The independent news organization of Duke University

Tapas anxiety

Unpopular opinion: I hate tapas.

Not the food itself, I love Spanish food. It’s the concept that I hate. It’s stressful, it’s mayhem, and it’s anarchy.

Tapas, for those of you who don’t know, are a series of small dishes that are meant to be shared in place of a larger entrée. “Tapa” in Spanish means cover or coaster. The story goes that in Castile, Spain in the thirteenth century, people developed the habit of putting coasters on top of their wine glasses to keep away flies. During the rule King Alfonso X el Sabio a government mandate made serving wine without food illegal, so bar keepers in Castile began to put small appetizers on top of the “tapas” and a new way of serving a meal was born.

So why do I hate tapas? Let me explain.

On paper they’re a great idea: everyone gets to try a little bit of everything, you get to talk about what you’ve just had with the other people at the table who’ve just tried the same thing and you can eat until you’re full without worrying about being wasteful. Sadly, this is never how things play out in reality.

A tapas dinner table is a warzone, a warzone where the bold triumph and the kind souls, like myself, are trampled upon. The first battle begins with ordering and there are three possible scenarios that can happen, each equally destructive.

The first is that in which a group has one or two dominant members dictating a majority of the orders while the others sit back saying they don’t care what they get when in reality that spicy octopus they’ve been eyeing the whole time is about to go unordered.

The second is when all the members of the group have strong opinions on what the selection should be, which leads to rising tensions and inevitable disappointment when a compromise has to be reached.

The third is when all members of the group say they don’t care, but in reality they all actually do care and end up just getting stuff that none of them are happy with in an attempt to not offend the others.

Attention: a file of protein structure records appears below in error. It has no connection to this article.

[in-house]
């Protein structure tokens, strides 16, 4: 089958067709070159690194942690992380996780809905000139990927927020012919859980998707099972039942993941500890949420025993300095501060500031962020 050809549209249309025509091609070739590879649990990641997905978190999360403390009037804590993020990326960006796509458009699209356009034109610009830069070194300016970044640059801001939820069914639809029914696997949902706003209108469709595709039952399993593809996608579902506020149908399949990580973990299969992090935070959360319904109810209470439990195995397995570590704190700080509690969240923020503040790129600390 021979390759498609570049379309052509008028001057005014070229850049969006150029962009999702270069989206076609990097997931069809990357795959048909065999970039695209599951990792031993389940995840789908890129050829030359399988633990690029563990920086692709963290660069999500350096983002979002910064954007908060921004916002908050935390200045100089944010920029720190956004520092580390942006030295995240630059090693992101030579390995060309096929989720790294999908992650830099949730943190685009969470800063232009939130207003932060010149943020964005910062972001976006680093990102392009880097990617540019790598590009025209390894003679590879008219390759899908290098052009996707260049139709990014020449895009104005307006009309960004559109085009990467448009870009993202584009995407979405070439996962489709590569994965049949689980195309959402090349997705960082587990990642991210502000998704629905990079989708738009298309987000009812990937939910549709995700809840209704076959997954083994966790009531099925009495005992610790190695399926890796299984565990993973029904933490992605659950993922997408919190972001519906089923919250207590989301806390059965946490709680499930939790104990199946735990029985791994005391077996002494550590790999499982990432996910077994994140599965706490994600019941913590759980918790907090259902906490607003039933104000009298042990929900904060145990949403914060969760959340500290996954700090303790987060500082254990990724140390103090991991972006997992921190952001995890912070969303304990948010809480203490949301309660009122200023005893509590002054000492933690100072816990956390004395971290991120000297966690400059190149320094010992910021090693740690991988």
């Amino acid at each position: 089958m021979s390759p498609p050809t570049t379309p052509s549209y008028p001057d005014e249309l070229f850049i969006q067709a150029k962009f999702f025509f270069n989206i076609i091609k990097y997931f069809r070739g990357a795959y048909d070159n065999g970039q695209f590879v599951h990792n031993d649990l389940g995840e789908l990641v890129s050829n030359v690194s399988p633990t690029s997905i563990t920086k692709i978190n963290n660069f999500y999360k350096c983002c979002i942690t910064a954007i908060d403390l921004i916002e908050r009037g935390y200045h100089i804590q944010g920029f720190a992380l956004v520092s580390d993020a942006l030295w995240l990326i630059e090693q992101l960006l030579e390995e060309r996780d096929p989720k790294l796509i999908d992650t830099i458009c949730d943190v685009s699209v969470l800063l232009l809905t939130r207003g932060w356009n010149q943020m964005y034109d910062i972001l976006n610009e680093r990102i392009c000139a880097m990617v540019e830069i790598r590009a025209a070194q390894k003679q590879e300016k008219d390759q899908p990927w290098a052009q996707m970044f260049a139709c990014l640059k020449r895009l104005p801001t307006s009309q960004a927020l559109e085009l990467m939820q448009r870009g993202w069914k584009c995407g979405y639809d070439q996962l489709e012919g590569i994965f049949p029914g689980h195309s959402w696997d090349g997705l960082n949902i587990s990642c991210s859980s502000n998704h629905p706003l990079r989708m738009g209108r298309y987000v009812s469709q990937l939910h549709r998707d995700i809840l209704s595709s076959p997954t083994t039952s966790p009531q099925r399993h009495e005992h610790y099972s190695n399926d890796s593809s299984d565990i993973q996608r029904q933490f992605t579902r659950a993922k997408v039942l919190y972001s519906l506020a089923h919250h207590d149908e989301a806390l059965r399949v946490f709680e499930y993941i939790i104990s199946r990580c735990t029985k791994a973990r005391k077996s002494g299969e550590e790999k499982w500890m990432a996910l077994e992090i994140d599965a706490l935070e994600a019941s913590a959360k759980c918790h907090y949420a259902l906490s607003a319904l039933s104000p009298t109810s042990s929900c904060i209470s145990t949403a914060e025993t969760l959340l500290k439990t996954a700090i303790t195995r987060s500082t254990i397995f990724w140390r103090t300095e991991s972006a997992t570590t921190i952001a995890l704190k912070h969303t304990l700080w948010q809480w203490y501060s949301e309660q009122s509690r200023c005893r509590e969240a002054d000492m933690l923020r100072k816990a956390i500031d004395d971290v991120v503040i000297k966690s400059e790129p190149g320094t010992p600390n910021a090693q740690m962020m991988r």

The fact of the matter with ordering tapas is that nobody leaves being 100 percent happy. But ordering is just the beginning of the problems.

Once the tapas have arrived at the table, anyone with any semblance of a moral conscious is faced with this age-old predicament: do I take the amount that I actually want and come off as a d*** to everyone else or do take less and leave hungry?

My personality type almost always lends itself to me choosing the latter. I’ve never been at a tapas dinner table where I’m not extremely self-conscious about how much I’m taking. Now, this is one thing if everyone at the table is also considerate and they take turns taking more of one thing and less of another, but this is never the case for two reasons.

The first of these is the inequality of tapas. Inevitably some tapas will be better than others, usually there being one or two standout tapas, and subsequently getting to have more of the better tapas is a greater privilege than having more of the average tapas. I almost always find myself at a tapas table with more brussel sprouts than anyone would ever need but only a bite or two of the filet mignon.

The second issue arises when you have what I like to call a tapas bully at the table. My younger brother Finn, for example, is a grade A tapas bully.

Finn believes that each person is allowed their own personal share of the tapas, but any left-over past that point is every man for himself. For instance, if a dish arrives with five pieces but there are only four people at the table, Finn will go in for his first and then once he’s done with that take the one left-over piece without consulting the table beforehand. Our family trip to Barcelona this summer ended in a heated argument over this very issue. I called Finn a greedy bastard. He called me a passive b****.

And all this is only having to do with tapas with a relatively small group. Large group tapas ordering is an entirely different beast. The temptation with large groups of like eight or more is to order a number of different dishes to get a taste of everything. This is extremely flawed logic. Chances are you’ll find yourself at one end of the table with the thing you wanted at the other end of the table only for it to be completely decimated by the time it gets to you. The only way to do large group tapas is to get multiples of every dish, but my suggestion is to stay away from large tapas groups altogether.

At the end of the day, the reason I hate tapas is because the meal becomes less about me enjoying food with friends and family and more about me stressing over the complicated dynamics of ordering and fending for myself when the food comes. For those of you who are thinking, “this sound like a you problem,” you’re right, it is. If you like tapas, go for it, but don’t say I didn’t warn you.

Me? I’d much rather enjoy a peaceful, relaxing personal entrée. Maybe an appetizer or two to share, but no stress if Finn eats most of them because at least I know that my entrée is coming and will have me covered. 

Sami Kirkpatrick is a Trinity sophomore. His column usually runs on alternate Wednesdays.

Sami Kirkpatrick | worms in space

Sami Kirkpatrick is a Trinity sophomore. His column, "worms in space," runs on alternate Wednesdays.


Share and discuss “Tapas anxiety” on social media.